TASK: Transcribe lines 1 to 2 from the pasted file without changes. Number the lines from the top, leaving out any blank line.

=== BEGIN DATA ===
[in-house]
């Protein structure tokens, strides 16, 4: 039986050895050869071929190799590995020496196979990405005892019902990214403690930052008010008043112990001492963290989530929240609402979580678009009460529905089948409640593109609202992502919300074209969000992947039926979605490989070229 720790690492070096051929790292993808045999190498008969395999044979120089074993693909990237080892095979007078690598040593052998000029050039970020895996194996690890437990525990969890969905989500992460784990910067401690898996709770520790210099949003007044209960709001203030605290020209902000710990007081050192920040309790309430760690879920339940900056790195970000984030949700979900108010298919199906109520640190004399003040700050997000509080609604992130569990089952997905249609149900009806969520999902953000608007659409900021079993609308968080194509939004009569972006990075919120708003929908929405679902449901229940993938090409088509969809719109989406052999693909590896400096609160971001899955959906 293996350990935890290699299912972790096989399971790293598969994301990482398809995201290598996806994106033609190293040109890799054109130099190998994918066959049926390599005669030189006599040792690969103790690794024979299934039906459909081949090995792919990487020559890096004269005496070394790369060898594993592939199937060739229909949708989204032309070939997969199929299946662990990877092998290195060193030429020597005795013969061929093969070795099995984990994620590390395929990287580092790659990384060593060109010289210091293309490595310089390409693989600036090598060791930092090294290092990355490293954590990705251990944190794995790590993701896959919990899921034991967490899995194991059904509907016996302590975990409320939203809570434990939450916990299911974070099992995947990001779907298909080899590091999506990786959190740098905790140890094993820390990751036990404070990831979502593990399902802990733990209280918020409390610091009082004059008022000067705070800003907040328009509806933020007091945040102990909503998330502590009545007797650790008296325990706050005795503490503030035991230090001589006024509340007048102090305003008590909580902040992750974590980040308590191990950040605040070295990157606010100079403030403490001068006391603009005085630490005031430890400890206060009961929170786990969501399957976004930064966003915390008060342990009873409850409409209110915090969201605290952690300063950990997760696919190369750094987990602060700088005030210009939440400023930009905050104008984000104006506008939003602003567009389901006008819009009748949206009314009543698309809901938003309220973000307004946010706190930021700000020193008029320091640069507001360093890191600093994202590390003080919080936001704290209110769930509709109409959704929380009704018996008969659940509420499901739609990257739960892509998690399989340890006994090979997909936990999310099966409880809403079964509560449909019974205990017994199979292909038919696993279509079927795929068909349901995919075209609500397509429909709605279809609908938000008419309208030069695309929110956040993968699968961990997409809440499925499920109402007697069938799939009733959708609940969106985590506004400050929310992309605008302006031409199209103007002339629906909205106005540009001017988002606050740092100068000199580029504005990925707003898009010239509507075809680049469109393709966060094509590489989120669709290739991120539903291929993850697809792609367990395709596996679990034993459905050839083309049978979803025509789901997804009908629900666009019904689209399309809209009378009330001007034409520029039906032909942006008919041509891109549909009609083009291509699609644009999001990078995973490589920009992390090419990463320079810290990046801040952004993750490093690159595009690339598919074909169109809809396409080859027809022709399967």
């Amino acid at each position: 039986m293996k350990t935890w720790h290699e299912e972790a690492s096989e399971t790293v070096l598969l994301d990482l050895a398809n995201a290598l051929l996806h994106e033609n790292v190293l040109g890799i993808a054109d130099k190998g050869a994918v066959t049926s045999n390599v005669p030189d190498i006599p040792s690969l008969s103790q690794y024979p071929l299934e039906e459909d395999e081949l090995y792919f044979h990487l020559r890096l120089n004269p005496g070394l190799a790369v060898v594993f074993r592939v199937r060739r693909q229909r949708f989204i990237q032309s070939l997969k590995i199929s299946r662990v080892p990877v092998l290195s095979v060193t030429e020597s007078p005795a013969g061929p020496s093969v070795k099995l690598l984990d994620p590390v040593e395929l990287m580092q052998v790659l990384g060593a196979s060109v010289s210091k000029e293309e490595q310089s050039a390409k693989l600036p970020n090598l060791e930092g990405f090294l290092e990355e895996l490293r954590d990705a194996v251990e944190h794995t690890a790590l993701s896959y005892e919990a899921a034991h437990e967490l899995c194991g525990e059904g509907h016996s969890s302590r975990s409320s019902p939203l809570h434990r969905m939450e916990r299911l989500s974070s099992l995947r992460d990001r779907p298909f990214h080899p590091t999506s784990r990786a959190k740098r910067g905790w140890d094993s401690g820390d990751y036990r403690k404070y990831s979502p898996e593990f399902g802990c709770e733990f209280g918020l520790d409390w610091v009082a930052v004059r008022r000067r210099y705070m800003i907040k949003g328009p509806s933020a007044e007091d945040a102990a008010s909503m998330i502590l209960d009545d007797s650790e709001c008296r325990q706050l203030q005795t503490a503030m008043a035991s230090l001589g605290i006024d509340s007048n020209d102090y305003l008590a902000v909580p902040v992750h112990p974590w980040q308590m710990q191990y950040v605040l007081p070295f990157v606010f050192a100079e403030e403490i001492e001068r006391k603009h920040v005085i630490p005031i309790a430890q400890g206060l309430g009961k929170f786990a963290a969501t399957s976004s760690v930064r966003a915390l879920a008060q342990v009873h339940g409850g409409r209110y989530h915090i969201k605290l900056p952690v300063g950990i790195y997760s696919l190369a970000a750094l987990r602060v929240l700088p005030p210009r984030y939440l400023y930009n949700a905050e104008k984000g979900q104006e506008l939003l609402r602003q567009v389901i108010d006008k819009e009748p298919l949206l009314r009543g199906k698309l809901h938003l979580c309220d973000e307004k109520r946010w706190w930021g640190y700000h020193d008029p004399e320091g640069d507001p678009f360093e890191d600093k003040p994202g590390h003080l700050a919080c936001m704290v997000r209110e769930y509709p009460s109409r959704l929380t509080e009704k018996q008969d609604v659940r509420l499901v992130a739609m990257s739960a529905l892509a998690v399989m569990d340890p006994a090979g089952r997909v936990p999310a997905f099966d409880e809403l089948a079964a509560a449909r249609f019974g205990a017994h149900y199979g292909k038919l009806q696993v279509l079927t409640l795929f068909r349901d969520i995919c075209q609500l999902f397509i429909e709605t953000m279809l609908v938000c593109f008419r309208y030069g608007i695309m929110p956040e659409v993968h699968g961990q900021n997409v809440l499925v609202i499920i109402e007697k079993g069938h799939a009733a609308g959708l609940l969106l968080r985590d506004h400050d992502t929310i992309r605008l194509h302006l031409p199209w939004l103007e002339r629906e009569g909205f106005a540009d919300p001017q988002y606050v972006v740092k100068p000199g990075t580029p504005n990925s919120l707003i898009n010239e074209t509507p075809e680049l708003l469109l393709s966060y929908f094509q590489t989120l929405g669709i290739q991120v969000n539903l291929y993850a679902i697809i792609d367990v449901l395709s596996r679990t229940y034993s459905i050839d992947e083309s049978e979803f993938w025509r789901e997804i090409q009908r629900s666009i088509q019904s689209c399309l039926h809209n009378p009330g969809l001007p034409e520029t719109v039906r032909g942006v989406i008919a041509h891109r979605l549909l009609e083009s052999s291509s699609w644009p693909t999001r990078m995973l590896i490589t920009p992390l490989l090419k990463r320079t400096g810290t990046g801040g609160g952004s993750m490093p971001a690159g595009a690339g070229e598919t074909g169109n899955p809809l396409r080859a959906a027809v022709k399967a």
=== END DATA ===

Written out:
[in-house]
């Protein structure tokens, strides 16, 4: 039986050895050869071929190799590995020496196979990405005892019902990214403690930052008010008043112990001492963290989530929240609402979580678009009460529905089948409640593109609202992502919300074209969000992947039926979605490989070229 720790690492070096051929790292993808045999190498008969395999044979120089074993693909990237080892095979007078690598040593052998000029050039970020895996194996690890437990525990969890969905989500992460784990910067401690898996709770520790210099949003007044209960709001203030605290020209902000710990007081050192920040309790309430760690879920339940900056790195970000984030949700979900108010298919199906109520640190004399003040700050997000509080609604992130569990089952997905249609149900009806969520999902953000608007659409900021079993609308968080194509939004009569972006990075919120708003929908929405679902449901229940993938090409088509969809719109989406052999693909590896400096609160971001899955959906 293996350990935890290699299912972790096989399971790293598969994301990482398809995201290598996806994106033609190293040109890799054109130099190998994918066959049926390599005669030189006599040792690969103790690794024979299934039906459909081949090995792919990487020559890096004269005496070394790369060898594993592939199937060739229909949708989204032309070939997969199929299946662990990877092998290195060193030429020597005795013969061929093969070795099995984990994620590390395929990287580092790659990384060593060109010289210091293309490595310089390409693989600036090598060791930092090294290092990355490293954590990705251990944190794995790590993701896959919990899921034991967490899995194991059904509907016996302590975990409320939203809570434990939450916990299911974070099992995947990001779907298909080899590091999506990786959190740098905790140890094993820390990751036990404070990831979502593990399902802990733990209280918020409390610091009082004059008022000067705070800003907040328009509806933020007091945040102990909503998330502590009545007797650790008296325990706050005795503490503030035991230090001589006024509340007048102090305003008590909580902040992750974590980040308590191990950040605040070295990157606010100079403030403490001068006391603009005085630490005031430890400890206060009961929170786990969501399957976004930064966003915390008060342990009873409850409409209110915090969201605290952690300063950990997760696919190369750094987990602060700088005030210009939440400023930009905050104008984000104006506008939003602003567009389901006008819009009748949206009314009543698309809901938003309220973000307004946010706190930021700000020193008029320091640069507001360093890191600093994202590390003080919080936001704290209110769930509709109409959704929380009704018996008969659940509420499901739609990257739960892509998690399989340890006994090979997909936990999310099966409880809403079964509560449909019974205990017994199979292909038919696993279509079927795929068909349901995919075209609500397509429909709605279809609908938000008419309208030069695309929110956040993968699968961990997409809440499925499920109402007697069938799939009733959708609940969106985590506004400050929310992309605008302006031409199209103007002339629906909205106005540009001017988002606050740092100068000199580029504005990925707003898009010239509507075809680049469109393709966060094509590489989120669709290739991120539903291929993850697809792609367990395709596996679990034993459905050839083309049978979803025509789901997804009908629900666009019904689209399309809209009378009330001007034409520029039906032909942006008919041509891109549909009609083009291509699609644009999001990078995973490589920009992390090419990463320079810290990046801040952004993750490093690159595009690339598919074909169109809809396409080859027809022709399967």